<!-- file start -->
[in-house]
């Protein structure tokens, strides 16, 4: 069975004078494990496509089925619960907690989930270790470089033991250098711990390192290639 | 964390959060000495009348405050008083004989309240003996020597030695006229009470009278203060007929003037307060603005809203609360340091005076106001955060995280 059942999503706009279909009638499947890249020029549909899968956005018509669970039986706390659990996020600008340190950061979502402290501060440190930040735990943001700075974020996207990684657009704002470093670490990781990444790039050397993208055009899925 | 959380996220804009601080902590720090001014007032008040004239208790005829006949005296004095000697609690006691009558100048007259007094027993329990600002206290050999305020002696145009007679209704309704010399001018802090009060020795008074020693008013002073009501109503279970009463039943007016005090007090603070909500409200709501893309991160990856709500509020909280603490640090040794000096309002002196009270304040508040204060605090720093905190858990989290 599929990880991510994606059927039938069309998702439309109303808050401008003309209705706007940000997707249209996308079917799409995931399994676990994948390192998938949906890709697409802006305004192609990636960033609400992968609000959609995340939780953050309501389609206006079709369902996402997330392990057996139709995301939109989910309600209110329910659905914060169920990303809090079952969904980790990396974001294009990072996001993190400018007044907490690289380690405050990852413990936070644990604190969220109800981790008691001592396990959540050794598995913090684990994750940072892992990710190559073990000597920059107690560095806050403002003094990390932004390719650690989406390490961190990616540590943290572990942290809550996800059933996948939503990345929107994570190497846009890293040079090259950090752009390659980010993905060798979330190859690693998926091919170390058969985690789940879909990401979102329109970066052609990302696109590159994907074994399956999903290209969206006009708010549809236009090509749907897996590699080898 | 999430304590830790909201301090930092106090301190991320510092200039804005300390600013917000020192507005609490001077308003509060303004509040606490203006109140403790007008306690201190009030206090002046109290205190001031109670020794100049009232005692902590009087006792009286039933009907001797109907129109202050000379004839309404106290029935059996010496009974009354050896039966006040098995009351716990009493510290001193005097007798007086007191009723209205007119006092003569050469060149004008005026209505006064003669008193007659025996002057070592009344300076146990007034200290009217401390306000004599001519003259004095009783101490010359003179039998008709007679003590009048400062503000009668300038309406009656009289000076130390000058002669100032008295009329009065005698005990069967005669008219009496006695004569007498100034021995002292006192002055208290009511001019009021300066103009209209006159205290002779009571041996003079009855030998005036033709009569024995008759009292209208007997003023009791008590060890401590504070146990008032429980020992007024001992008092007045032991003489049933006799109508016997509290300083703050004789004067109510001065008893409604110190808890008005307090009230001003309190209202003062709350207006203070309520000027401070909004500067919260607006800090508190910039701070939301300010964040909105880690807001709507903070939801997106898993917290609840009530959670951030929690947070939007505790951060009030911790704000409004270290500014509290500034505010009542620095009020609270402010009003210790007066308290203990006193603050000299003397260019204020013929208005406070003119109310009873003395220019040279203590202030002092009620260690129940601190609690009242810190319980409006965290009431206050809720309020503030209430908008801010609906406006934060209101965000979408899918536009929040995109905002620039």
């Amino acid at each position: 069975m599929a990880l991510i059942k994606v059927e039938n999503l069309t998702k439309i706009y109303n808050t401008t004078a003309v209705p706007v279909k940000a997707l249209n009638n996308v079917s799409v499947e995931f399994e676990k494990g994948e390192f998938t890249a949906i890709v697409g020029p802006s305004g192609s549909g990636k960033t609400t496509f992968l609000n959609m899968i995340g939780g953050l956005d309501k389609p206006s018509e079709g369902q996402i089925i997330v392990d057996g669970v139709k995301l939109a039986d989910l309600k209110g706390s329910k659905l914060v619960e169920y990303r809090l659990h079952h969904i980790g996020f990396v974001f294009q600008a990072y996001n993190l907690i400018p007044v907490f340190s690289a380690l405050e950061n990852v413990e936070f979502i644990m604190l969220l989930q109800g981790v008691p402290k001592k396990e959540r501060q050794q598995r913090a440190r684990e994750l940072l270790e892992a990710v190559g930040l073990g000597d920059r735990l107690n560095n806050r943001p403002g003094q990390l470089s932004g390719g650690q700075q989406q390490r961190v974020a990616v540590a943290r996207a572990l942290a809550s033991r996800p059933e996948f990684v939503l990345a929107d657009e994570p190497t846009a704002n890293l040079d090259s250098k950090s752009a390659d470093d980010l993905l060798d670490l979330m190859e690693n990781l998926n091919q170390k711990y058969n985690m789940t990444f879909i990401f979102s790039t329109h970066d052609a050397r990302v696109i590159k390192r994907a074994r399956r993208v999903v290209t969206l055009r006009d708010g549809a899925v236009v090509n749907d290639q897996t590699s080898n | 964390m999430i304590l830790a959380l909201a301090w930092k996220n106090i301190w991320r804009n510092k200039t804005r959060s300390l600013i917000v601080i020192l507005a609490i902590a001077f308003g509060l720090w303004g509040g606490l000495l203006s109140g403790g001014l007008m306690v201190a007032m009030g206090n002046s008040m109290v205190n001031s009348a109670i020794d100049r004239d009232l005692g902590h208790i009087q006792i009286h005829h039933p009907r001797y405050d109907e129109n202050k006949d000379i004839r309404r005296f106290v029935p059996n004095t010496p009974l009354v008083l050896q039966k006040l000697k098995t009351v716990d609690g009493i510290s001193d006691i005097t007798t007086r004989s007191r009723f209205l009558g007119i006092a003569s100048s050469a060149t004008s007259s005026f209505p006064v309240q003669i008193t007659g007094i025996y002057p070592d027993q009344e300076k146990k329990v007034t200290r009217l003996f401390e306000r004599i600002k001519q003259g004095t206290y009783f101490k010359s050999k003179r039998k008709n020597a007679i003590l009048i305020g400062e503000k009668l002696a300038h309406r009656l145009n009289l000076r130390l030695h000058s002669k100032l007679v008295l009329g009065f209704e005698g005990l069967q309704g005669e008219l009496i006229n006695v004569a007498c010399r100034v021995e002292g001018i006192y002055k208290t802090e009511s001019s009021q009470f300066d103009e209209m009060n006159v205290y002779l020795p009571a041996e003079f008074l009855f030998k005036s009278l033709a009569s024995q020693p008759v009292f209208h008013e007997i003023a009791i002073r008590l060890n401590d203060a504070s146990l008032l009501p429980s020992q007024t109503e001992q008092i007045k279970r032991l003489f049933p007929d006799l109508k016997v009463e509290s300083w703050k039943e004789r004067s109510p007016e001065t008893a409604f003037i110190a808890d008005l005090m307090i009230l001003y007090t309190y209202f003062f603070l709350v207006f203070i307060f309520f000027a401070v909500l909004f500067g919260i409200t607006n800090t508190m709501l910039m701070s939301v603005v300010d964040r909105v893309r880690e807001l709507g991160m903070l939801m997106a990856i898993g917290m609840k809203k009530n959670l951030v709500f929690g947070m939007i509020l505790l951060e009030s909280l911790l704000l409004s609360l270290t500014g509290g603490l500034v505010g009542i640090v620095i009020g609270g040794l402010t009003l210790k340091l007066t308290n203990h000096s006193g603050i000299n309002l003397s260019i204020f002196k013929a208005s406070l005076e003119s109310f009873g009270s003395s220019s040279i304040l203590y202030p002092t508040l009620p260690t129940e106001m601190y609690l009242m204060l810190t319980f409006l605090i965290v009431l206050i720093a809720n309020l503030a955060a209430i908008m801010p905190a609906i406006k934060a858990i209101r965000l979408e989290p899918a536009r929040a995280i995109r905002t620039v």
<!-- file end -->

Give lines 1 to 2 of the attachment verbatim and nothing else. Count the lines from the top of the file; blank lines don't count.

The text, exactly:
[in-house]
């Protein structure tokens, strides 16, 4: 069975004078494990496509089925619960907690989930270790470089033991250098711990390192290639 | 964390959060000495009348405050008083004989309240003996020597030695006229009470009278203060007929003037307060603005809203609360340091005076106001955060995280 059942999503706009279909009638499947890249020029549909899968956005018509669970039986706390659990996020600008340190950061979502402290501060440190930040735990943001700075974020996207990684657009704002470093670490990781990444790039050397993208055009899925 | 959380996220804009601080902590720090001014007032008040004239208790005829006949005296004095000697609690006691009558100048007259007094027993329990600002206290050999305020002696145009007679209704309704010399001018802090009060020795008074020693008013002073009501109503279970009463039943007016005090007090603070909500409200709501893309991160990856709500509020909280603490640090040794000096309002002196009270304040508040204060605090720093905190858990989290 599929990880991510994606059927039938069309998702439309109303808050401008003309209705706007940000997707249209996308079917799409995931399994676990994948390192998938949906890709697409802006305004192609990636960033609400992968609000959609995340939780953050309501389609206006079709369902996402997330392990057996139709995301939109989910309600209110329910659905914060169920990303809090079952969904980790990396974001294009990072996001993190400018007044907490690289380690405050990852413990936070644990604190969220109800981790008691001592396990959540050794598995913090684990994750940072892992990710190559073990000597920059107690560095806050403002003094990390932004390719650690989406390490961190990616540590943290572990942290809550996800059933996948939503990345929107994570190497846009890293040079090259950090752009390659980010993905060798979330190859690693998926091919170390058969985690789940879909990401979102329109970066052609990302696109590159994907074994399956999903290209969206006009708010549809236009090509749907897996590699080898 | 999430304590830790909201301090930092106090301190991320510092200039804005300390600013917000020192507005609490001077308003509060303004509040606490203006109140403790007008306690201190009030206090002046109290205190001031109670020794100049009232005692902590009087006792009286039933009907001797109907129109202050000379004839309404106290029935059996010496009974009354050896039966006040098995009351716990009493510290001193005097007798007086007191009723209205007119006092003569050469060149004008005026209505006064003669008193007659025996002057070592009344300076146990007034200290009217401390306000004599001519003259004095009783101490010359003179039998008709007679003590009048400062503000009668300038309406009656009289000076130390000058002669100032008295009329009065005698005990069967005669008219009496006695004569007498100034021995002292006192002055208290009511001019009021300066103009209209006159205290002779009571041996003079009855030998005036033709009569024995008759009292209208007997003023009791008590060890401590504070146990008032429980020992007024001992008092007045032991003489049933006799109508016997509290300083703050004789004067109510001065008893409604110190808890008005307090009230001003309190209202003062709350207006203070309520000027401070909004500067919260607006800090508190910039701070939301300010964040909105880690807001709507903070939801997106898993917290609840009530959670951030929690947070939007505790951060009030911790704000409004270290500014509290500034505010009542620095009020609270402010009003210790007066308290203990006193603050000299003397260019204020013929208005406070003119109310009873003395220019040279203590202030002092009620260690129940601190609690009242810190319980409006965290009431206050809720309020503030209430908008801010609906406006934060209101965000979408899918536009929040995109905002620039």